The apostle, John (1:14), also phrased Jesus’ human nature in rather obscure fashion, and Jesus’ reference to himself as Son of Man, and stating the Father is greater than I, both are more easily interpreted with a Teilhardian perspective than with that found in the Catholic catechism.

In this life we are unlikely to fully understand the mystery of Jesus’ combined human/divine nature. As fully human, we (both Jesus and I) are occupants of the two spheres: biologic and noospheric. I think both Teilhard and I believe that the word analogy, applies only to the latter, the noospheric, and the only role our eyes play in discerning it is to create the paintings and statues that fill in for our biological shortcomings. Only Jesus is the optimized product of the latter. but each of us is encouraged by God to raise our position in it. I believe that the primary Joy of Heaven will be that full understanding of God-- AND of the loved ones who have accompanied us on life’s journey.
Al Leo

Hi Leo,

What’s your best argument that the so-called “noosphere” isn’t a Gnostic viewpoint?

“my worldview (largely Teilhardian) which sees the Noosphere (realm of ideas exchanged through language) emerging from the Biosphere (realm governed by an ‘improved’ Darwinian evolution.)”

Are you familiar with Belgian cyberneticist Francis Heylighen’s “global brain” hypothesis? Afaik, the furthest this had been previously theorized with less than a systematic basis, was McLuhan’s notion of “Global Village”. Otherwise, the language you’re using has few adherents, and the notion that the “noosphere” emerged from the “biosphere” - mind from matter - is one of the things that got Teilhard in constant trouble.

The term “nous” is notoriously difficult to work with, though that doesn’t mean it lacks important meaning. It is still part of Eastern Orthodox teachings, though doesn’t seem as active a topic among Roman Catholics these days, except for a slight bump from Pope Benedict XVI. Teilhard’s views certainly weren’t “orthodox”!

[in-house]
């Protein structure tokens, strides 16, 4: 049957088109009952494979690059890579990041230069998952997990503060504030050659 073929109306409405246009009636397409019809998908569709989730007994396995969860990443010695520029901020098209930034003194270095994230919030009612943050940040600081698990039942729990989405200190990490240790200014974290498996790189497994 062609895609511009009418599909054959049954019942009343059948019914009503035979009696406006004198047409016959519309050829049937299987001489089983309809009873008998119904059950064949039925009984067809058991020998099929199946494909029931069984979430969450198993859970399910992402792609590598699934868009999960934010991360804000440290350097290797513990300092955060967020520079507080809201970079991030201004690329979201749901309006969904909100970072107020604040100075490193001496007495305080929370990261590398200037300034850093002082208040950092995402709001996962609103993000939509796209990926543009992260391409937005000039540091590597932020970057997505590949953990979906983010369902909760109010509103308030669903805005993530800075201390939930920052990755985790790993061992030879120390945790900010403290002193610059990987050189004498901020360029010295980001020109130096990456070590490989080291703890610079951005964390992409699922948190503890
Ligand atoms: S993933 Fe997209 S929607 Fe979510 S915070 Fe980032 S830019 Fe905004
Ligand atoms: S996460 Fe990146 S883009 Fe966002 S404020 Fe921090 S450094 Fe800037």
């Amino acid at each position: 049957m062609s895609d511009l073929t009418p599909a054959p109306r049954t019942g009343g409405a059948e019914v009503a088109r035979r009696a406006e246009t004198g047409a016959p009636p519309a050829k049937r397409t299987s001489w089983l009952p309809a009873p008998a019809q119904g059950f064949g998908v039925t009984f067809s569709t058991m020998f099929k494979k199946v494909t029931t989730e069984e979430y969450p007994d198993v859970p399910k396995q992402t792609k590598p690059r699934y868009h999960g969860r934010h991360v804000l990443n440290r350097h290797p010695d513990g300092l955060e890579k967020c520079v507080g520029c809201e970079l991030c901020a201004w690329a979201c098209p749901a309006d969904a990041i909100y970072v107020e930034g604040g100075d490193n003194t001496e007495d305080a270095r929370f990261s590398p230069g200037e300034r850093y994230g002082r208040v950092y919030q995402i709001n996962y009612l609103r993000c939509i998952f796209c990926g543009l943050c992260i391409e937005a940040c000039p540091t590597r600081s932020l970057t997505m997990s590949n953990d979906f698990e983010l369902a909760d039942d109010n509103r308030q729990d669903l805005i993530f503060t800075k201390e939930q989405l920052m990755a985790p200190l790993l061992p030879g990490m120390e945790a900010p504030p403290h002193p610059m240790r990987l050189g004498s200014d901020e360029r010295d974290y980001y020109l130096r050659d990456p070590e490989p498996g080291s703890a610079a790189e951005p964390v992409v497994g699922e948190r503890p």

The Extended Mind Thesis is a more advanced theoretical understanding than the older notion of a “noosphere”. The Extended Knowledge Project at the University of Edinburgh studied this from a “social epistemological” viewpoint. I was there, and the topic of “noosphere” not surprisingly did not come up, while McLuhan’s work did.

“Even so, some of his works ended on the Index, did they not?”

Were you not aware of his sanctions even though you consider your worldview “largely Teilhardian”? Check out this post up thread that addresses the recent news about Teilhard discovered in Vatican archives.

Teilhard’s problem was that he had to first fully embrace Christian heresy, for which he was sanctioned, in order for his “theological anthropology” to appear to make any sense. And it made more sense to the secular naturalists than to the religious theists speaking as Teilhard did. Hindsight has a way of teaching this.

I agree that Homo sapiens becomes as distinct as it is today once all the intermediate varieties between Homo sapiens and chimps/bonobos disappeared, and Homo sapiens reached the full set of features we see in living people today. This arrived by the end of the Pleistocene.

Now, you are speaking about Homo sapiens at the moment of “the formation of more complex societies”, and you refer to “Homo sapiens at this moment” as “humankind”.

But is “Homo sapiens at this moment” identical with the “humankind” Genesis 9:3-6 refers to as being made in the image of God?

If YES, how do you get to this answer?

Gregory, I wish we got in contact a decade or two earlier. I think you could have provided me with sources that would have improved my understanding of “Teilhardian theology”. And I have not delved into Gnosticism enough to know how it might relate to the Teilhardian Noosphere–or my own version of it. I certainly need to learn more of the Extended Mind Thesis and McLuhan’s works. I was aware of Teilhard’s clear denunciation of the monogenism which appears necessary to blame Adam & Eve for Original Sin. That was part of my worldview before I heard of Teilhard.

So it is rather surprising that, even after disclosing my worldview to my pastor, he still invited me to become a Eucharistic Minister–an experience that reinforced my Faith that Roman Catholicism, for all its faults, was the best aid to my Salvation.

It’s a strange World we live in!
Al Leo

I firmly believe that each human has the potential to become an image of our Creator. Our purpose in life is to forever strive towards that goal. Jesus is the only human to fully achieve it.
Al Leo

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Albert,